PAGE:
Endless Needs

     I’ve often compared addicts to children and now that I have children of my own, the analogy has become all the more colorful (won’t say “nuanced” as it annoys the shit out of me) and appropriate. If you are a parent, then you will know exactly what I’m talking about… specifically the torture of, say, trying to go out with a 1-year old and a volatile 3.5 year old (at the same time).
     The torture begins at the mere mention that we have to go out to run errands, especially since toddler was only on his 2nd hour of Paw Patrol re-runs. “Awwww, Nooooo!!!! I don’t wanna, I don’t wanna, I don’t…!!!!” “Come on, honey, you gotta get your clothes on… please stop running away… please stop kicking me incessantly… please stop punching me in the f’ing face…” – fresh diaper, baby clothes, socks, baby shoes, shirt, pants, socks, shoes, coats, hats, mittens, diaper bag freshly packed with extra diapers, wipes, cloths, snacks, sippies, toys, change of clothes. 
     Then you need to actually get in the truck and engage in the modern-day PC definition of child abuse to get your toddler strapped into his car seat. With two of them, not only do the endless needs weave back and forth, but they often become simultaneous, and that is when I could happily drive to the asylum and commit myself for what would be the equivalent of a Caribbean vacation. 
     Toddler sees that I have a Patriots hat on and immediately starts freaking out, ripping his winter hat off and hucking it at me, screaming at the top of his lungs that he wants his Patriots hat, which is, of course, back upstairs. Leave them in truck (felony), run to back door, unlock back door, run upstairs, unlock back kitchen door (take off shoes so wife doesn’t murder me for tracking in some mutated and no doubt lethal bacteria from the street) run upstairs to his room to grab his hat, run back down, put shoes back on, etc. etc. By the time I get back down, I’m sweating profusely, so I take off my Patriots hat, and now he doesn’t even want the fucking hat anymore, so I put my hat back on so he’ll want it again, but he’s already onto me and starts whining incessantly and then screaming like he’s possessed by a demon for absolutely no reason.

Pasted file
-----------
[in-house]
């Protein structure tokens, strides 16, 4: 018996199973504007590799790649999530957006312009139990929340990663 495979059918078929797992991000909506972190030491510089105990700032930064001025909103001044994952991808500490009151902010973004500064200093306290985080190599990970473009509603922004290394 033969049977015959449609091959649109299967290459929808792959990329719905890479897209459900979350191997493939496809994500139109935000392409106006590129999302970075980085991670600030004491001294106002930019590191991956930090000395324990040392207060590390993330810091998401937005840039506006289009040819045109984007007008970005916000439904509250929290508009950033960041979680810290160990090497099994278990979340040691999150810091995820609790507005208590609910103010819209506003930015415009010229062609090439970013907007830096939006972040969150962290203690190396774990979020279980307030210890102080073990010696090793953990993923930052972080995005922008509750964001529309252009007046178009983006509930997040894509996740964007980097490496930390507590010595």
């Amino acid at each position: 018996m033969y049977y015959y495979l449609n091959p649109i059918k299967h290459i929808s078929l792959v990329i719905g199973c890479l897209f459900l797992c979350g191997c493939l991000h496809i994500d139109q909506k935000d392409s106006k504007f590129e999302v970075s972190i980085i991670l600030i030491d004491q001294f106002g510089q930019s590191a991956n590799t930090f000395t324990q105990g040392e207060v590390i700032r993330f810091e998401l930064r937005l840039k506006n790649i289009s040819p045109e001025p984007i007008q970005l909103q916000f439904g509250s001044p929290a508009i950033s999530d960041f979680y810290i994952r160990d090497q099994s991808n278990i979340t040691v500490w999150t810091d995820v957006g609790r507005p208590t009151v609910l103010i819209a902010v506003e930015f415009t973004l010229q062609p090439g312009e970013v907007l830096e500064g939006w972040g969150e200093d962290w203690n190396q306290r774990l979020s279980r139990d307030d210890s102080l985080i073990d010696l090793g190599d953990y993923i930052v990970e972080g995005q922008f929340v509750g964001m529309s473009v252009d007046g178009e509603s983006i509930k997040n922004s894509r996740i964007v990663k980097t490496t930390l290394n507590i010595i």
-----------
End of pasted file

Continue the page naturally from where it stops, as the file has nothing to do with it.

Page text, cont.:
Having left the baby as well, her passie had long ago fallen out, so she was also in tears and screaming. I get out of truck and run around to open her door when maybe 20 things fall out – half-empty coffee cups (that open and spill all over me), all the toys I tried to distract her with that she’s thrown out of her seat, both of her passies (which fall into a pile of dirt and need to be cleaned ((upstairs again))), bills, napkins, you name it. 
     Finally, she gets her passie back and calms back down, but now toddler is screaming again that he’s hungry, so I pull out snack but he doesn’t freakin’ want crackers, he wants a freaking oat bar, which is the one snack I didn’t bring. I tell myself not to cave, but you see, nobody will shut the fuck up, so I justify running back upstairs for the sake of some potential, albeit momentary, peace and quiet so I don’t actually go insane. 
     Oat bar in mouth and we’re finally off… until the moment I pull out. Passie has been thrown again, oat bar has been dropped, and everybody starts screaming and whining all over again, with renewed vigor and demonic overtones. Plus toddler doesn’t like the music I put on… he wants Dave Matthews instead but can’t really pronounce it and I have no idea what the fuck he’s asking for and each time I say “What, honey?” he goes into a fit of rage/sadness/anxiety/not feeling heard blah, blah, blah…